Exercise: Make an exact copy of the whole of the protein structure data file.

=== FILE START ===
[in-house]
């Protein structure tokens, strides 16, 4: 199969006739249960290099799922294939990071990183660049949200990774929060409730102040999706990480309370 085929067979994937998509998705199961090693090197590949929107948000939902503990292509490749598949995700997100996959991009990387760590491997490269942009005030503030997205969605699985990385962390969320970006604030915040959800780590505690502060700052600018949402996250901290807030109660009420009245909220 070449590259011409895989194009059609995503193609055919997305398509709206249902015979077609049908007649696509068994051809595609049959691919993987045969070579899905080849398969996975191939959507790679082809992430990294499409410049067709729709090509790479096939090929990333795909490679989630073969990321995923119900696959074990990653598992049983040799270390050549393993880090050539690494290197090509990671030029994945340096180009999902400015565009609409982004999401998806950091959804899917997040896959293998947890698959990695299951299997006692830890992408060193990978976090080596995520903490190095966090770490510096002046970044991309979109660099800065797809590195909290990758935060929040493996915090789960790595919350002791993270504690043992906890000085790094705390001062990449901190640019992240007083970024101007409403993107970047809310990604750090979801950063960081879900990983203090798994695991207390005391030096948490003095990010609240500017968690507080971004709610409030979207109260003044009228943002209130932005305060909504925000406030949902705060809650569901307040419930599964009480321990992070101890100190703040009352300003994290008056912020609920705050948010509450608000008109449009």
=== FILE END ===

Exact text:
[in-house]
């Protein structure tokens, strides 16, 4: 199969006739249960290099799922294939990071990183660049949200990774929060409730102040999706990480309370 085929067979994937998509998705199961090693090197590949929107948000939902503990292509490749598949995700997100996959991009990387760590491997490269942009005030503030997205969605699985990385962390969320970006604030915040959800780590505690502060700052600018949402996250901290807030109660009420009245909220 070449590259011409895989194009059609995503193609055919997305398509709206249902015979077609049908007649696509068994051809595609049959691919993987045969070579899905080849398969996975191939959507790679082809992430990294499409410049067709729709090509790479096939090929990333795909490679989630073969990321995923119900696959074990990653598992049983040799270390050549393993880090050539690494290197090509990671030029994945340096180009999902400015565009609409982004999401998806950091959804899917997040896959293998947890698959990695299951299997006692830890992408060193990978976090080596995520903490190095966090770490510096002046970044991309979109660099800065797809590195909290990758935060929040493996915090789960790595919350002791993270504690043992906890000085790094705390001062990449901190640019992240007083970024101007409403993107970047809310990604750090979801950063960081879900990983203090798994695991207390005391030096948490003095990010609240500017968690507080971004709610409030979207109260003044009228943002209130932005305060909504925000406030949902705060809650569901307040419930599964009480321990992070101890100190703040009352300003994290008056912020609920705050948010509450608000008109449009």